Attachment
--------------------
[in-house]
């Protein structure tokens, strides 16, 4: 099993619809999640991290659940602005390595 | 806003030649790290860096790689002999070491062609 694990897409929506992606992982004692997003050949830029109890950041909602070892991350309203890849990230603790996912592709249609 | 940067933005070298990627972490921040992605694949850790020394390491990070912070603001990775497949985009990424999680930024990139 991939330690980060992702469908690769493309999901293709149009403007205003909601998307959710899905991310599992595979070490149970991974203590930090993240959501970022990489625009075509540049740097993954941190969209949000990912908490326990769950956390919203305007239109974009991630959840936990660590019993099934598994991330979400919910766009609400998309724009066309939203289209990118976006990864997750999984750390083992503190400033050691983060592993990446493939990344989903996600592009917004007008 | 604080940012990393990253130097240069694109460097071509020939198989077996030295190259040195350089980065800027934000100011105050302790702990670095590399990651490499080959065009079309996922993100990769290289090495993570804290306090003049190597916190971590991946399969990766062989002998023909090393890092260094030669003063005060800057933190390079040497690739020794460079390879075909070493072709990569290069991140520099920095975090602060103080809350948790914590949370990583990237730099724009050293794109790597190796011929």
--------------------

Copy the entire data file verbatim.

[in-house]
């Protein structure tokens, strides 16, 4: 099993619809999640991290659940602005390595 | 806003030649790290860096790689002999070491062609 694990897409929506992606992982004692997003050949830029109890950041909602070892991350309203890849990230603790996912592709249609 | 940067933005070298990627972490921040992605694949850790020394390491990070912070603001990775497949985009990424999680930024990139 991939330690980060992702469908690769493309999901293709149009403007205003909601998307959710899905991310599992595979070490149970991974203590930090993240959501970022990489625009075509540049740097993954941190969209949000990912908490326990769950956390919203305007239109974009991630959840936990660590019993099934598994991330979400919910766009609400998309724009066309939203289209990118976006990864997750999984750390083992503190400033050691983060592993990446493939990344989903996600592009917004007008 | 604080940012990393990253130097240069694109460097071509020939198989077996030295190259040195350089980065800027934000100011105050302790702990670095590399990651490499080959065009079309996922993100990769290289090495993570804290306090003049190597916190971590991946399969990766062989002998023909090393890092260094030669003063005060800057933190390079040497690739020794460079390879075909070493072709990569290069991140520099920095975090602060103080809350948790914590949370990583990237730099724009050293794109790597190796011929």